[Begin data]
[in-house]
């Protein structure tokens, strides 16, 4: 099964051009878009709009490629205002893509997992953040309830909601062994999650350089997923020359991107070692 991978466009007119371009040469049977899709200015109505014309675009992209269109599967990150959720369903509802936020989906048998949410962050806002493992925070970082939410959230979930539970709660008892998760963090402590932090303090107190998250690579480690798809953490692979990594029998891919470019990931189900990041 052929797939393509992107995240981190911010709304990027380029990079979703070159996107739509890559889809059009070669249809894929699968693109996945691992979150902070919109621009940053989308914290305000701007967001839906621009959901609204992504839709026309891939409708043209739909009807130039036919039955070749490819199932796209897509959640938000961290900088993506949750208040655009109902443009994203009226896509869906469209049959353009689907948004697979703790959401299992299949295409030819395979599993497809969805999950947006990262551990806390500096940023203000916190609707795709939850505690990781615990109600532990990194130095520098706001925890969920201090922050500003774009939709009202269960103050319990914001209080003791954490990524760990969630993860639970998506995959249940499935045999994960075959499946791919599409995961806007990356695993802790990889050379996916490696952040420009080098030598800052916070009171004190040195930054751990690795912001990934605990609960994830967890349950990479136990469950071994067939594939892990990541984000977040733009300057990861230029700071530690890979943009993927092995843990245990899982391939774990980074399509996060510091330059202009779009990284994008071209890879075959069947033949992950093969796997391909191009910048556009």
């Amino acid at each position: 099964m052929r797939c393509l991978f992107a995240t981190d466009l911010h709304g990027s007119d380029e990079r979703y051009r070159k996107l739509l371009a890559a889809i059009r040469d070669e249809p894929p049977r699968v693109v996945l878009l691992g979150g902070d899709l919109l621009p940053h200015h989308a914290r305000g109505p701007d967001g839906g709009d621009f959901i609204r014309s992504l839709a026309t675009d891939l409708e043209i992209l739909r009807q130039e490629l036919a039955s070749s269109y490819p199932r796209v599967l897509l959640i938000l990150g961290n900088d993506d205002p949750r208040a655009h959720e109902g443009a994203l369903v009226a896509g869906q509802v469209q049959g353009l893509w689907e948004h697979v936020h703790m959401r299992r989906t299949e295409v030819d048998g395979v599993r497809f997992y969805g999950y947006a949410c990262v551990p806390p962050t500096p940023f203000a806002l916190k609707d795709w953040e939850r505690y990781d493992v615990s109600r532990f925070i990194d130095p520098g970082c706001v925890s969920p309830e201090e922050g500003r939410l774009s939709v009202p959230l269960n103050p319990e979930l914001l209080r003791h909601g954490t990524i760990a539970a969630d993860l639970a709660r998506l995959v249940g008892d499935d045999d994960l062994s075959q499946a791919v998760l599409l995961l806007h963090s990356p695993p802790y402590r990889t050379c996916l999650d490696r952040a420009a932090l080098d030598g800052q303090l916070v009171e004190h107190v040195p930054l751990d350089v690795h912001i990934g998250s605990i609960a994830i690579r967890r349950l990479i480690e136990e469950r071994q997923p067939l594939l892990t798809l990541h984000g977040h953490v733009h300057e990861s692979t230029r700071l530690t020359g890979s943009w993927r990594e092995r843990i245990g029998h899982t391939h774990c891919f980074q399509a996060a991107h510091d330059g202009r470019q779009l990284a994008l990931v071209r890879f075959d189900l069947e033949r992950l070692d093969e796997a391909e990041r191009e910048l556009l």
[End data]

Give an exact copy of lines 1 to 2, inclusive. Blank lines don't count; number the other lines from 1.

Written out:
[in-house]
């Protein structure tokens, strides 16, 4: 099964051009878009709009490629205002893509997992953040309830909601062994999650350089997923020359991107070692 991978466009007119371009040469049977899709200015109505014309675009992209269109599967990150959720369903509802936020989906048998949410962050806002493992925070970082939410959230979930539970709660008892998760963090402590932090303090107190998250690579480690798809953490692979990594029998891919470019990931189900990041 052929797939393509992107995240981190911010709304990027380029990079979703070159996107739509890559889809059009070669249809894929699968693109996945691992979150902070919109621009940053989308914290305000701007967001839906621009959901609204992504839709026309891939409708043209739909009807130039036919039955070749490819199932796209897509959640938000961290900088993506949750208040655009109902443009994203009226896509869906469209049959353009689907948004697979703790959401299992299949295409030819395979599993497809969805999950947006990262551990806390500096940023203000916190609707795709939850505690990781615990109600532990990194130095520098706001925890969920201090922050500003774009939709009202269960103050319990914001209080003791954490990524760990969630993860639970998506995959249940499935045999994960075959499946791919599409995961806007990356695993802790990889050379996916490696952040420009080098030598800052916070009171004190040195930054751990690795912001990934605990609960994830967890349950990479136990469950071994067939594939892990990541984000977040733009300057990861230029700071530690890979943009993927092995843990245990899982391939774990980074399509996060510091330059202009779009990284994008071209890879075959069947033949992950093969796997391909191009910048556009």